Middlebury gets grant to market downtown during rail bridge construction

MIDDLEBURY — The Vermont Agency of Transportation (VTrans) is giving the town of Middlebury $75,000 to help promote its downtown businesses and amenities this year during the first phase of work on the Main Street and Merchants Row rail bridges.
The $75,000 is likely to be the first of three, like-sized annual grants VTrans will pass along to Middlebury to aggressively market and support its downtown through 2020, when work will be in full swing on a $71 million tunnel project that will replace two temporary spans.
Jim Gish, Middlebury’s community liaison for the rail bridges project, said the grassroots organization “Neighbors Together” is currently collaborating with the Better Middlebury Partnership and other downtown stakeholders on marketing programs and activities that could be sponsored through the $75,000 grant.
“The group will focus on special things we could do in 2018, and we’ll go from there,” Gish said during a recent phone interview.
With a major assist from the Rev. Susan McGarry of St. Stephen’s Episcopal Church, “Neighbors Together” formed in early 2016 with the goal of encouraging residents, property owners and merchants to collaborate on ways to lessen the headaches that will be caused by jackhammers, heavy equipment, detours, parking loss and dust that will temporarily envelope the downtown area during tunnel construction.
Neighbors Together is now compiling its list of activities that could help downtown businesses and residents this year while crews construct a new drainage system for the rail bed, move some utilities, and build a temporary access road to the Battell Block parking lot. Work on the project will intensify in 2019 and climax during the summer of 2020 with a scheduled 10-week closure of Main Street and Merchants Row while the massive concrete tunnel is being installed. Railroad freight traffic will be detoured during that 10-week period.
Karen Duguay, marketing director for the BMP, said the VTrans grant will be put to good use.
“The BMP is thrilled VTrans has awarded the town this money to be used to support marketing efforts this year,” she said. “It’s something that the BMP has been working on and advocating for since learning that other towns in Vermont had received funds for similar purposes during their construction projects.”
She added Neighbors Together is “committed to stretching that $75,000 as far as it can go in efforts to invest more money into our local economy, bring people into town, and motivate people to shop and dine in Middlebury. We’re also examining infrastructure improvements with an eye on revitalization efforts beyond the project. If approved by the selectboard, plans for this year would likely include shopping promotions, a loyalty rewards program, multi-media advertising campaigns, events, website infrastructure and improved signage and beautification efforts.”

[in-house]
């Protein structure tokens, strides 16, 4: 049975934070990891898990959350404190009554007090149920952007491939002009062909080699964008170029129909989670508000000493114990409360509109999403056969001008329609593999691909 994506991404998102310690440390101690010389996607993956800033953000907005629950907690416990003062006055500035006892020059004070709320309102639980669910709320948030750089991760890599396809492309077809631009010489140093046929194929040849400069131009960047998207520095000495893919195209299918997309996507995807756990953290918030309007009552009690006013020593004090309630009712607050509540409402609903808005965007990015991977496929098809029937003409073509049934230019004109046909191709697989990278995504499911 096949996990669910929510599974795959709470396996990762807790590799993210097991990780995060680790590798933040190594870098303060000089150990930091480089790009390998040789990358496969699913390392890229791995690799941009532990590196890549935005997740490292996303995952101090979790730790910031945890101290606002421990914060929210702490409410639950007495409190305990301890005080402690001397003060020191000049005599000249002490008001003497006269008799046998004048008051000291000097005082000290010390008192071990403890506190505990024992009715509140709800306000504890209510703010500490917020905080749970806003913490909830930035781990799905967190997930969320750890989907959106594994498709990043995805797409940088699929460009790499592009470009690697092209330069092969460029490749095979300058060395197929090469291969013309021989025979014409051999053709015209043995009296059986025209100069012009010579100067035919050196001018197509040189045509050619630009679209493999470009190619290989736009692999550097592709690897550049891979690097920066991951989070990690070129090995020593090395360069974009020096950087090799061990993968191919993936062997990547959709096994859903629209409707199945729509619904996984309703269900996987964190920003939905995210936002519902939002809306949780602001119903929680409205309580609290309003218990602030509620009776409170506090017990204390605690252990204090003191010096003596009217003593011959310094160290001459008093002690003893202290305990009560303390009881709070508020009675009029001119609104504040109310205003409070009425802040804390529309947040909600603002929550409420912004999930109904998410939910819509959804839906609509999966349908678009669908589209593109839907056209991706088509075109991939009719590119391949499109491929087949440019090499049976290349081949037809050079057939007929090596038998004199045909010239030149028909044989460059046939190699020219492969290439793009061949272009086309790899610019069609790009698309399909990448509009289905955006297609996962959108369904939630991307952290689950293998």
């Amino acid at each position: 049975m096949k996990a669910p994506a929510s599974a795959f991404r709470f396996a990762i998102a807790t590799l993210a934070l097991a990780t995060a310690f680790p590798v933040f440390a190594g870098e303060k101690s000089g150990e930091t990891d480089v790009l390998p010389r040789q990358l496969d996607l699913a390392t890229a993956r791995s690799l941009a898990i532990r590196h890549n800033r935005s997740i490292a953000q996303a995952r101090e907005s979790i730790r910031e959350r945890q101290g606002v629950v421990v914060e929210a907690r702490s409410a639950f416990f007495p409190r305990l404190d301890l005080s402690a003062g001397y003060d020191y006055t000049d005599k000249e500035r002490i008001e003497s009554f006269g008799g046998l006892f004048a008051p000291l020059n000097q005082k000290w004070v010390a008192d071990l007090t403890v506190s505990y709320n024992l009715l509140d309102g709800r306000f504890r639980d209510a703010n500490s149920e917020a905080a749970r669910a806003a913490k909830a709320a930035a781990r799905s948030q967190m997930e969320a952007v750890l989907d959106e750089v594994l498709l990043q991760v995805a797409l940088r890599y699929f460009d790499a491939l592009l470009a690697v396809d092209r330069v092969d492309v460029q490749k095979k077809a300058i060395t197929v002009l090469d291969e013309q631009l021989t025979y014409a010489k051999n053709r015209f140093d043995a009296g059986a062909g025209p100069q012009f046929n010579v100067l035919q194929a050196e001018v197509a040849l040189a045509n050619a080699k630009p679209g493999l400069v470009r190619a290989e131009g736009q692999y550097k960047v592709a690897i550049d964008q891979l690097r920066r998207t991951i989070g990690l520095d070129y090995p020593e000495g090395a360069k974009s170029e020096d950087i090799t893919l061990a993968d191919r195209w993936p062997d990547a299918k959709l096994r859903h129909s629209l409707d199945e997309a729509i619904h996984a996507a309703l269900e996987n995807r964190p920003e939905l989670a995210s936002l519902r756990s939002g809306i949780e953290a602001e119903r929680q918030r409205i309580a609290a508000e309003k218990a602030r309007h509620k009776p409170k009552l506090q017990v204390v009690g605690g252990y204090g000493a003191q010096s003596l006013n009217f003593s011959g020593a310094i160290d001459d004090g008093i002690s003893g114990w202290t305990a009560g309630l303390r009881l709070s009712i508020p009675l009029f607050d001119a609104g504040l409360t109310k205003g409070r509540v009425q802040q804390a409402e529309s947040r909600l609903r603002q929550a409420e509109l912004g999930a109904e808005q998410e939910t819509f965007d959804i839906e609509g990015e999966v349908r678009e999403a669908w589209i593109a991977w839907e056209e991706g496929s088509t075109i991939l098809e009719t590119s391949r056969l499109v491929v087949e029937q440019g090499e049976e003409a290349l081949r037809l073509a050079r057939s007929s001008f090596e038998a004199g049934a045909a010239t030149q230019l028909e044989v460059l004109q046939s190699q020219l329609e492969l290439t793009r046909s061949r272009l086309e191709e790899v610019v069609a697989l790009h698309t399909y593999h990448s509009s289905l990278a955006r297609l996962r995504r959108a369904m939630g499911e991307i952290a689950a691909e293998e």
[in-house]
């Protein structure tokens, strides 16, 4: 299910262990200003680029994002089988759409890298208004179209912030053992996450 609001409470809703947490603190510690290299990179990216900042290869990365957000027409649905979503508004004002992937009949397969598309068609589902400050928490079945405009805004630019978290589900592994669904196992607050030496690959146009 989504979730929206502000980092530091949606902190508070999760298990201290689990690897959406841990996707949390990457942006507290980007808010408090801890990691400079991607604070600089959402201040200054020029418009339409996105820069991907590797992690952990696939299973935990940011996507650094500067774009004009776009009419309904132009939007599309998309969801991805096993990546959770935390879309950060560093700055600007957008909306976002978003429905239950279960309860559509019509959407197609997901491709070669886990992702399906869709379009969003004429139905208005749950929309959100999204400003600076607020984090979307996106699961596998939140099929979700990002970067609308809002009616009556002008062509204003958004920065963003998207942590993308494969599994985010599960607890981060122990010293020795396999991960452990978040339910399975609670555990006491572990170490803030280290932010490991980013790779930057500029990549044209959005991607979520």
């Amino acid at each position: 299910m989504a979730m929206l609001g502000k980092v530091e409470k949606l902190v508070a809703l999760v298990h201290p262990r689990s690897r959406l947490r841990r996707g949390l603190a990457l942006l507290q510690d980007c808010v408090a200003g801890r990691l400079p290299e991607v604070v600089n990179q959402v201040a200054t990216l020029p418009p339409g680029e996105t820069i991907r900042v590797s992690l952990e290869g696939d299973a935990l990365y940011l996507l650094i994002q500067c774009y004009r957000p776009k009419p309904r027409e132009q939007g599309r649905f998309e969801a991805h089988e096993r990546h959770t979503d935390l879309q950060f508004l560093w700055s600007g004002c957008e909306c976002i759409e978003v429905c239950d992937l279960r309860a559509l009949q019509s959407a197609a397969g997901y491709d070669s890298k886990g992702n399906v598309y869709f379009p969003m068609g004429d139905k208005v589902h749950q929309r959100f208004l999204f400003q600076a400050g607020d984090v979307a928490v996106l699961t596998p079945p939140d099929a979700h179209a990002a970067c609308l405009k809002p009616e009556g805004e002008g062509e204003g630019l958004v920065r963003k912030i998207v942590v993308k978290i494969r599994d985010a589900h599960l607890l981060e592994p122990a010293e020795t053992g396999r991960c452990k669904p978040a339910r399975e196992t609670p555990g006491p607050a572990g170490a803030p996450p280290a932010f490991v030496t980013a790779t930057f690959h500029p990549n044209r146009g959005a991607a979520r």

At the same time, some merchants have been appealing for direct financial aid to help cover some of the losses they’ll experience during the busiest construction periods. Some downtown businesspeople have voiced concern about their ability to financially weather the project.
“Our businesses are facing a huge challenge … we’re talking about people’s livelihoods and I definitely understand their perspective of wanting to advocate for themselves to receive additional support,” Duguay said. “At this point, the BMP, along with the many partnering organizations of Neighbors Together, is focused on promoting the businesses and community of Middlebury to the best of our ability in 2018, while also looking ahead and planning for the impacts of the next several years and beyond.”
Gish said there’s still a chance merchants will receive some kind of monetary life preserver. Middlebury officials have lamented the lack of any state or federal programs providing direct aid to businesses affected by lengthy infrastructure work.
“All options are on the table,” Gish said. “We’re looking at anything that would support the downtown business community, as well as the greater business community outside the downtown that could be impacted by the project.”
In other Middlebury rail bridges-related news:
•  Funding for the Middlebury rail bridges project is now reflected in Gov. Phil Scott’s proposed state budget, not only for next year, but into fiscal year 2022.
•  Middlebury officials and VTrans have agreed to extend funding for Jim Gish’s community liaison position through completion of the project (estimated spring of 2021). Original funding for the job had ranged from 2016 to 2018. The project start has been delayed on three occasions.
•  Pavement on the temporary Main Street rail bridge is starting to deteriorate. Gish called it “alligator cracking,” and he said is not a cause for alarm.
“The steel panels that make up the temporary bridge flex under the weight of passing vehicles, causing faster breakdown of the pavement,” Gish wrote in his most recent emailed project update. “The high volume of tanker trucks and other heavy vehicles traveling on Main Street, which of course is also Route 30, as well as the grade of the temporary bridge are contributing factors.”
Gish added VTrans anticipated the need for maintenance of the temporary spans and plans to repave the Main Street bridge deck and tighten its bolts this summer.
“This would involve either closing Main Street bridge altogether for one day, or alternating lanes for two to three days,” Gish said. “We’ll work out the best timing for minimal impact downtown …  Merchants Row bridge is not showing the same signs of wear as it sees far less truck traffic, but it, too, will be monitored for needed maintenance.”
Reporter John Flowers is at [email protected].

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